Toshiba finds 'nothing' makes a better transistor

Silicon-on-nothing technology will make logic circuits that go faster and use less power

Breaking the No Free Lunch rule, Toshiba has announced improved transistor performance through the addition of empty space. The technology, surreally called silicon-on-nothing (SON), will make logic circuits that go faster and use less power purely by separating parts of the transistor from the rest of the chip by a gap.

The idea is similar to silicon-on-insulator (SOI), an established technique developed in the 1970s and widely used by most manufacturers. Here, a thin layer of insulator keeps electrical charge from building up around a transistor and altering its performance. With SON, the same idea is used but using voids in the silicon instead of a specially treated layer. Air is a very good insulator, and cuts down charge retention by 75 percent as opposed to SOI's 45 percent.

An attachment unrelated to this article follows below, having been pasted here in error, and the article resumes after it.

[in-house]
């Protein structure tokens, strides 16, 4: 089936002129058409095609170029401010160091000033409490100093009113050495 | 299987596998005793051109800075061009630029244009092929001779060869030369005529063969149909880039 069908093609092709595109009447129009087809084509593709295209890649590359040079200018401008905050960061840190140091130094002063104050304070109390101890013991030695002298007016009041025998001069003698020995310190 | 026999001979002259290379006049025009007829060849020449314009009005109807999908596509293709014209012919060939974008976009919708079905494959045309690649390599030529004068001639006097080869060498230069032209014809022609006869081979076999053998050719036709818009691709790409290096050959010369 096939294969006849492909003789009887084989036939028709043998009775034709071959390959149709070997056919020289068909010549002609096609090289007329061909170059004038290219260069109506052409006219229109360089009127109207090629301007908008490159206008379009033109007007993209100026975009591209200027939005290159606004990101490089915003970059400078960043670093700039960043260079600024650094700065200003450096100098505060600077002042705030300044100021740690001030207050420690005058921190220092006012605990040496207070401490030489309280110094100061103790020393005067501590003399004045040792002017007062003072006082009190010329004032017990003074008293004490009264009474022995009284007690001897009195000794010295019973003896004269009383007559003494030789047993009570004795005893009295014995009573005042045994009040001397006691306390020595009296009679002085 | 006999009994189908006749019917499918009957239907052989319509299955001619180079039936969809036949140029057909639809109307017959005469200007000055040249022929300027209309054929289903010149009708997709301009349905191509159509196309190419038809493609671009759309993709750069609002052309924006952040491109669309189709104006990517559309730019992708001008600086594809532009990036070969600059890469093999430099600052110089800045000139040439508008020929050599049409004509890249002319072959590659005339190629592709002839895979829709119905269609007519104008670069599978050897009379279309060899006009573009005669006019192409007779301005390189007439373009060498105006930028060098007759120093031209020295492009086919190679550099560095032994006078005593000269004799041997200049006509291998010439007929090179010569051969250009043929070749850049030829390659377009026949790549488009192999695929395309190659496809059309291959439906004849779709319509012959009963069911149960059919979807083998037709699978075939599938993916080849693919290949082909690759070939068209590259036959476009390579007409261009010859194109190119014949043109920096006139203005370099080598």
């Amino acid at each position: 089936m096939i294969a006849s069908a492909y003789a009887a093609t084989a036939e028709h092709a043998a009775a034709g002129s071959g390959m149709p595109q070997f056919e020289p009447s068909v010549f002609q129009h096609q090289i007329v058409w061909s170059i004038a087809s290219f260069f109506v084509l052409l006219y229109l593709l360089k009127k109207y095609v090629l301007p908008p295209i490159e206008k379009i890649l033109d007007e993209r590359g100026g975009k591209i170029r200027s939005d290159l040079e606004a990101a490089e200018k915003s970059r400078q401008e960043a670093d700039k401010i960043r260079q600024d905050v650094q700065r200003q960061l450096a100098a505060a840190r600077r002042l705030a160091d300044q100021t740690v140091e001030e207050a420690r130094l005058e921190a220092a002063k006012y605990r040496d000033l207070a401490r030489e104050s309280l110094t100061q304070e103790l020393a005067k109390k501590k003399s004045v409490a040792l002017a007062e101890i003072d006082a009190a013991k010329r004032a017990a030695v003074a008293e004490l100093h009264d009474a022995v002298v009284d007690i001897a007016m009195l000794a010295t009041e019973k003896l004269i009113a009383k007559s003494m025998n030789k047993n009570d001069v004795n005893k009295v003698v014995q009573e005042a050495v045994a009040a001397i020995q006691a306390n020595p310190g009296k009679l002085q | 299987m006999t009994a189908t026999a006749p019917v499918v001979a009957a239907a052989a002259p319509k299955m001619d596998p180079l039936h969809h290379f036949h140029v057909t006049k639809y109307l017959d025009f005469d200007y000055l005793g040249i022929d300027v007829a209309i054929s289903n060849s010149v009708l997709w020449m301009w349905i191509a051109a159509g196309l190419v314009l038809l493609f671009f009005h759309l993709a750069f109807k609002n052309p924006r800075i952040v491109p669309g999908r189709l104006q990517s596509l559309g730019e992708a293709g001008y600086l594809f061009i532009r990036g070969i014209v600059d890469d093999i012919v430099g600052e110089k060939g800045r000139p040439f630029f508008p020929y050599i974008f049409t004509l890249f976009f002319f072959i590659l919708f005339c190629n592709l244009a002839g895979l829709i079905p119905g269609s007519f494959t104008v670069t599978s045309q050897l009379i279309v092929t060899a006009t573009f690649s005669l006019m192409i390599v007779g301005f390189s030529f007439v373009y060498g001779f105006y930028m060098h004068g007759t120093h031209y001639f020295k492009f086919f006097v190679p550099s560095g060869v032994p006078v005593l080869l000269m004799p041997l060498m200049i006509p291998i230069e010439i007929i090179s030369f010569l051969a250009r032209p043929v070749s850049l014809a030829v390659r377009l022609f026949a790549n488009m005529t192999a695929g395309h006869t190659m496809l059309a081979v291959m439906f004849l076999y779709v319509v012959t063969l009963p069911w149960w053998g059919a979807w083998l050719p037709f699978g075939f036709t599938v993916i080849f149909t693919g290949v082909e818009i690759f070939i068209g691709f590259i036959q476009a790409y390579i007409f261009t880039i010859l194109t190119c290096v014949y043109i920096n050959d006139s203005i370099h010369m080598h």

Toshiba announced SON at this week's International Electron Devices meeting (IEDM) in Washington, DC. Yoshitaka Tsunashima, a manager in the engineering team responsible for the development, told industry magazine EE Times that the technique was considerably more flexible than SOI. "There is no limitation on the layout," he said. "Unlike SOI, we can put SON wherever we like on the wafer. It means we can keep the benefit of SOI and keep our embedded DRAM." He said that production use of SON was expected by around 2005, when the company would be using a 0.05 micron architecture.

Meanwhile, the IEDM has seen much more interest in SOI than ever before, with Intel -- previously an SOI sceptic -- presenting papers that embrace the technology, IBM showing many advances and Motorola disclosing a process that combines SOI with copper interconnects. Previous IEDMs have concentrated more on scaling and size issues: The emphasis is changing, observers say, to enhancements in transistor design.

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